Faculty Seeks Straight Answers at Budget Town Hall Meeting
March 4, 2004 9:39 AM
Faculty and administrators butted heads over the ongoing budget struggle at the first of two town hall meetings at McKenna Theatre March 3.
While the administration called the gathering to acquaint students and staff with the issues concerning the budget and to hear suggestions on how SF State can cut a remaining $2.9 million shortfall, much of the faculty was looking for clear answers concerning their future at the university.
“I don’t know why we’re laughing,” SF State President Robert Corrigan said. “There are very few institutions that have had to deal with such a huge deficit.”
According to John Gemello, provost and vice president of academic affairs, a preliminary plan was drafted to encourage discussion.
That plan proposed a 17 percent cut in faculty while cuts in student enrollment remained at 5 percent, but college deans who Gemello did not name were unable to work with these drastic reductions.
Corrigan said the university could not keep making broad cuts across the board, and to make sure that SF State does not become mediocre, everyone would have to decide where to make, “a few cuts that are deep, narrow and focused.”
Lecturers and other non-tenured faculty and staff were worried that they would be the first to go once the new budget is decided.
When the focus of the meeting shifted from the stage to the audience for comment, some of the audience spoke out against the ambiguity of their future. One audience member called the cuts, “shocking and demoralizing,” and another said to Corrigan, “you don’t know me because I’m a lecturer.”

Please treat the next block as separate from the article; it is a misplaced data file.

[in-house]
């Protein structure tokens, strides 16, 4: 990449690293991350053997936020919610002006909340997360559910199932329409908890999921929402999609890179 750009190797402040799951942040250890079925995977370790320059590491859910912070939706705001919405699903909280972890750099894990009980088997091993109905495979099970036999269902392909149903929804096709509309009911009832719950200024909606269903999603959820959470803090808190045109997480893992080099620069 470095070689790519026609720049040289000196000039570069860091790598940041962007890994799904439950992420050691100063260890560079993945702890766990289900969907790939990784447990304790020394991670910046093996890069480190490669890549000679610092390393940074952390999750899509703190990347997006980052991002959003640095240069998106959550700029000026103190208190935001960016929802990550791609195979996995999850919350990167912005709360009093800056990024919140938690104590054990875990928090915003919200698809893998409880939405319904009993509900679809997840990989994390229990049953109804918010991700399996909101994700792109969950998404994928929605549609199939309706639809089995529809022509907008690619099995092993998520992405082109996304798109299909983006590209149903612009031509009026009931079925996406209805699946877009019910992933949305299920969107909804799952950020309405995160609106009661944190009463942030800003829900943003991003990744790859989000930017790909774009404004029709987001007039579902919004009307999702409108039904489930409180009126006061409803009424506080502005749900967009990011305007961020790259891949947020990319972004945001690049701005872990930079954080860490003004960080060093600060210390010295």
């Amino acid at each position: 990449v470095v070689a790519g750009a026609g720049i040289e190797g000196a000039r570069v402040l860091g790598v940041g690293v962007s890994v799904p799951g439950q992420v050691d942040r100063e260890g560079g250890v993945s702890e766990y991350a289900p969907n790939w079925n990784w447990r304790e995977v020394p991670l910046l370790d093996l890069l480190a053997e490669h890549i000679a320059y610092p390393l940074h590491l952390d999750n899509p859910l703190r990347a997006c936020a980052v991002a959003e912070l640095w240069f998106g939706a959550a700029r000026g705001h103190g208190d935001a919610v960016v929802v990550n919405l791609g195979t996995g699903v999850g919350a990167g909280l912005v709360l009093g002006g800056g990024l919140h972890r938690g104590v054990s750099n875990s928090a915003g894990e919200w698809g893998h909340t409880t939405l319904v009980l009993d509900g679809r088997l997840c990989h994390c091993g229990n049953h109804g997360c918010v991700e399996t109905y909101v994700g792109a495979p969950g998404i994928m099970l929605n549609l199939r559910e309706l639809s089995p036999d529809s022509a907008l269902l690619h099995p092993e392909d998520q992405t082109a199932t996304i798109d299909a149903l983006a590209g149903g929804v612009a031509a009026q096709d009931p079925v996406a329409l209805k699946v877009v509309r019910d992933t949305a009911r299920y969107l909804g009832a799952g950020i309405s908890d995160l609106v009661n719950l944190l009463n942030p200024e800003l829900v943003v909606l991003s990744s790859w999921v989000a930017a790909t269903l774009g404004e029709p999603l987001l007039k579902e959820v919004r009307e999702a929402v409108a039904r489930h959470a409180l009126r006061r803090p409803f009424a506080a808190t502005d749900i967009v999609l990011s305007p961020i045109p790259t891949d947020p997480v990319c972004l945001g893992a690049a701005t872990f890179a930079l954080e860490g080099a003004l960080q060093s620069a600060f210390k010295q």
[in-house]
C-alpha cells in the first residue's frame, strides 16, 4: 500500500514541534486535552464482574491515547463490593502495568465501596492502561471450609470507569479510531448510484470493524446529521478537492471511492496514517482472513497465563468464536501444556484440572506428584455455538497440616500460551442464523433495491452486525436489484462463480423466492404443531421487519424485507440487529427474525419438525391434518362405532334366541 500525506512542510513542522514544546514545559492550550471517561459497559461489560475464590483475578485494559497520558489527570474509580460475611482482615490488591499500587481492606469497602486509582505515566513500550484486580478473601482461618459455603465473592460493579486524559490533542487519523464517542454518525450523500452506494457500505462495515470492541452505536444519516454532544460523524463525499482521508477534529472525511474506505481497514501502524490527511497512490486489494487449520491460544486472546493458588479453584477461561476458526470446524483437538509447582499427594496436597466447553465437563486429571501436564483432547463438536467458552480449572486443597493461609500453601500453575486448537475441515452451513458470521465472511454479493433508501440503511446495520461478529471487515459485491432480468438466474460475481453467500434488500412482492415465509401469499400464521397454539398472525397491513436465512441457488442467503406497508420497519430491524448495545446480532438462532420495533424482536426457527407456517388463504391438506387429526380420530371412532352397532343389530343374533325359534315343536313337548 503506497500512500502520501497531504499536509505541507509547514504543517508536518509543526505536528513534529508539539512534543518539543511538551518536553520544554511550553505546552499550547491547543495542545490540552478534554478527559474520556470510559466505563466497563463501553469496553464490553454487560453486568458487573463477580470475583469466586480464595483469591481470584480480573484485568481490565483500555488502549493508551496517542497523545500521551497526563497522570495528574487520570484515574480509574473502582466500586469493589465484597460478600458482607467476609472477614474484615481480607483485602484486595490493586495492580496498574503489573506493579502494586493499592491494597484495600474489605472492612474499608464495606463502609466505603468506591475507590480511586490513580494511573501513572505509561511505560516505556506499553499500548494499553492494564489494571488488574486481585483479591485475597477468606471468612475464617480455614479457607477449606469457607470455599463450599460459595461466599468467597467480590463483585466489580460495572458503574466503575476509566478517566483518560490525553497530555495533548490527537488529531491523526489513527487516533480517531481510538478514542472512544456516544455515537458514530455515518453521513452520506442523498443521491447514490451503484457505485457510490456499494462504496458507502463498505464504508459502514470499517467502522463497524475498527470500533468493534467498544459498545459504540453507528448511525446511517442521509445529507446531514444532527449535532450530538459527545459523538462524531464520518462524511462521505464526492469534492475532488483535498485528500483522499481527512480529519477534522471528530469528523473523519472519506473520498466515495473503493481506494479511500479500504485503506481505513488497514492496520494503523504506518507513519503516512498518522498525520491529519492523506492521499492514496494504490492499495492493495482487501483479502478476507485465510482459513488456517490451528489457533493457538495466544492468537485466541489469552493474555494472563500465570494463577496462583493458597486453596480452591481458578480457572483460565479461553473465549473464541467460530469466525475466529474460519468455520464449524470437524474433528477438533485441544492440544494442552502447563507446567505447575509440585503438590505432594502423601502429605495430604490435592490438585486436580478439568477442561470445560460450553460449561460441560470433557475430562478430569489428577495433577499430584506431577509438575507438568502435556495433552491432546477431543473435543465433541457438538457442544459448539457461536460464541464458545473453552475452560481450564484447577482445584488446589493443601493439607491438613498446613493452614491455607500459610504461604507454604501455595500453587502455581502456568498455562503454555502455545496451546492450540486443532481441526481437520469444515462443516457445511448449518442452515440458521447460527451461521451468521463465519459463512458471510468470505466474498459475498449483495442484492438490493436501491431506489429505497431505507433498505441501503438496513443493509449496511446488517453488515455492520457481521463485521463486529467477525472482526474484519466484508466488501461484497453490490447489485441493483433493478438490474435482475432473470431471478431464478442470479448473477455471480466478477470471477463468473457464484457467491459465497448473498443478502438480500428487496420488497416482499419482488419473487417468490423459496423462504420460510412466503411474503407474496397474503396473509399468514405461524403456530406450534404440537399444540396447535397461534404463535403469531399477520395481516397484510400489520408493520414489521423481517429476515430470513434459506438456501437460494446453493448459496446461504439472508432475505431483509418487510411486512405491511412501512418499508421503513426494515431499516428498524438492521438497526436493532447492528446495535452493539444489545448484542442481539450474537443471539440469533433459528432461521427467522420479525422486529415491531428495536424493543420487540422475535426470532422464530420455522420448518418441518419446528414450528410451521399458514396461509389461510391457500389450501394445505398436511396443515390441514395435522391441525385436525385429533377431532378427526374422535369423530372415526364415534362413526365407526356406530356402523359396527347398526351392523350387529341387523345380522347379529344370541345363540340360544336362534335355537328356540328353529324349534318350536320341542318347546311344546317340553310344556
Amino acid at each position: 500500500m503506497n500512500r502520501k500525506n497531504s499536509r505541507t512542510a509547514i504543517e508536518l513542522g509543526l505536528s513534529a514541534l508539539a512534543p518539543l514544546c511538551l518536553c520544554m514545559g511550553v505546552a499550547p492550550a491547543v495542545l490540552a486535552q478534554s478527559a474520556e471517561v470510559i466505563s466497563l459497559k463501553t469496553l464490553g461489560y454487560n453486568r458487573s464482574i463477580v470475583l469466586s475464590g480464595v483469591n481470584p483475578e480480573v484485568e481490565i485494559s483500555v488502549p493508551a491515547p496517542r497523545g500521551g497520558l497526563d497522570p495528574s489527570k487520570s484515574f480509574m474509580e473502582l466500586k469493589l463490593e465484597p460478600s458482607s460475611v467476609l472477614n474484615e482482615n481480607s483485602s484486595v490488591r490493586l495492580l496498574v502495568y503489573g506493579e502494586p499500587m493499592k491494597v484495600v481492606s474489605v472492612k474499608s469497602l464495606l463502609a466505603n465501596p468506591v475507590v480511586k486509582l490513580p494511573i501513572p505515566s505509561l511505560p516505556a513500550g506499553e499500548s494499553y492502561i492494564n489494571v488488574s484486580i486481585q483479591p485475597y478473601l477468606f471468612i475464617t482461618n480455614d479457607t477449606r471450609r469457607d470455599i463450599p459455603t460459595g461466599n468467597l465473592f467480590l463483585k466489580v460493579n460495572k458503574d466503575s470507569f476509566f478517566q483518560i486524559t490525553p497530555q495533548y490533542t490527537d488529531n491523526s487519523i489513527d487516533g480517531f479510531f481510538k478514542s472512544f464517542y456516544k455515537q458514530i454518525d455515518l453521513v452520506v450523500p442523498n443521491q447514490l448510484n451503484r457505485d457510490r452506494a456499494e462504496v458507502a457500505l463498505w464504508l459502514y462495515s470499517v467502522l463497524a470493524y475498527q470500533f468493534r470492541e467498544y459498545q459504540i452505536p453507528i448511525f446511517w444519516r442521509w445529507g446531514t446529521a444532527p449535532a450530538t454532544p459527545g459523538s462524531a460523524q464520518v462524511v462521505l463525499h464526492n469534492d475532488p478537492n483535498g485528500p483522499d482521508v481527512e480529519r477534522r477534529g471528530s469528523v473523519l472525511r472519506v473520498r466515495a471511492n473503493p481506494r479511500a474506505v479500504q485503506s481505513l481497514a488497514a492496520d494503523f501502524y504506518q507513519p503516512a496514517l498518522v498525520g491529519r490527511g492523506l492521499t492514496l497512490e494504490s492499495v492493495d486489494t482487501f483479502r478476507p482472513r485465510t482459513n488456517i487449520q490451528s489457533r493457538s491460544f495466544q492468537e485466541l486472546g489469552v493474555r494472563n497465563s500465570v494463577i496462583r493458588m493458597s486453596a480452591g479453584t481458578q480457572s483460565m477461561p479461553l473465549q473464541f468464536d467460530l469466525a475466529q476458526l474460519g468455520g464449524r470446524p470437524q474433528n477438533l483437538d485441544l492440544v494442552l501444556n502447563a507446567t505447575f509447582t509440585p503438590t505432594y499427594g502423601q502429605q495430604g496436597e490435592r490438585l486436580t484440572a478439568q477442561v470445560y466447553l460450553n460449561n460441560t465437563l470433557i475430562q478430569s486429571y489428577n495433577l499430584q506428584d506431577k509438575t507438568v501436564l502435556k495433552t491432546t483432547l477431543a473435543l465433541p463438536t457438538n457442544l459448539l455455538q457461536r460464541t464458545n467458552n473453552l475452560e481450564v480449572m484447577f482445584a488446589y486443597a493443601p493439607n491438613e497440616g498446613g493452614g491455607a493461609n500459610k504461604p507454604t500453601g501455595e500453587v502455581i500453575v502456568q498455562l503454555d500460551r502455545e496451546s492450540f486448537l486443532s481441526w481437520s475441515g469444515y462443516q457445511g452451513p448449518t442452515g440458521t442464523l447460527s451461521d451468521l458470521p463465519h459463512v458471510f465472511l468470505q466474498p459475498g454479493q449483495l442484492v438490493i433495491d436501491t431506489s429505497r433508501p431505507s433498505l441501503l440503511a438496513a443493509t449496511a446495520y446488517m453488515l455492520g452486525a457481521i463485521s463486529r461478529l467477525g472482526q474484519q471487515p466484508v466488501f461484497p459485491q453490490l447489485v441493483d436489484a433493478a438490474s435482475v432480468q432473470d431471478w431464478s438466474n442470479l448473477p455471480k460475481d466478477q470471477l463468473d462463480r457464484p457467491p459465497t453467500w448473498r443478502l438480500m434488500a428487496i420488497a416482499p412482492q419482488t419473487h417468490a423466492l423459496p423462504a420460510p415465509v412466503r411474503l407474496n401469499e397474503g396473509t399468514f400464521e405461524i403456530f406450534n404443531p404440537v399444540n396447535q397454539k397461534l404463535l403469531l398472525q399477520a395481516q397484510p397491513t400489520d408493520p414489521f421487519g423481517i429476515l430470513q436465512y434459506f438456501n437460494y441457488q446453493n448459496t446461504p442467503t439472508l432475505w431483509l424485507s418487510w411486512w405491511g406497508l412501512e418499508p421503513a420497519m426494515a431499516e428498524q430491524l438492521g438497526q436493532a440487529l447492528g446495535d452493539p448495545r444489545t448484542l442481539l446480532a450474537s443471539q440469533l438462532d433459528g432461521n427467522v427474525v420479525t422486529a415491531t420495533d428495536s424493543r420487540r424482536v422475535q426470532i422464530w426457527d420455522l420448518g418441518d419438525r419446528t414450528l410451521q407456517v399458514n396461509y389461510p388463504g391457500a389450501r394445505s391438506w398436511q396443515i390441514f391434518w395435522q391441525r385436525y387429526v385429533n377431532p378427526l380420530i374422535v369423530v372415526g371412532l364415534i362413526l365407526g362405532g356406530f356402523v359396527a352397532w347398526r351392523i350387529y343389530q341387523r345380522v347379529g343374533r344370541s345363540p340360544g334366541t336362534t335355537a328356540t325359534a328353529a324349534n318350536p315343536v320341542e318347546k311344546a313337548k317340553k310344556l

“Academic freedom: we don’t realize how important it is until we lose it,” Academic Senate Chair Jim Edwards said.
According to Edwards, SF State is in the middle of an emergency situation and tough choices have to be made.
But the presenters at McKenna Theatre remained optimistic that a compromise could be worked out with equal input from the faculty and administration.
While it is not known yet if students approved referendums suggesting fee increases or if the increases then will be allowed, the prospect that these hikes can pay for the remaining budget hole provided hope.
More than 7,000 students exercised their democratic rights on the first day of the referendum, and according to Provost John Gemello, it was the highest number of students to ever participate in something like this.
The administration was also pleased that Proposition 55 would help renovate the library, and Gemello suggested that SF State might have the funds to build a new Creative Arts building.
“I’m not announcing that now, but without 55 that wouldn’t have a chance,” Gemello said.
POST A COMMENT
|BACK TO TOP|| |
Copyright © 2008 [X]press | Journalism Department - San Francisco State University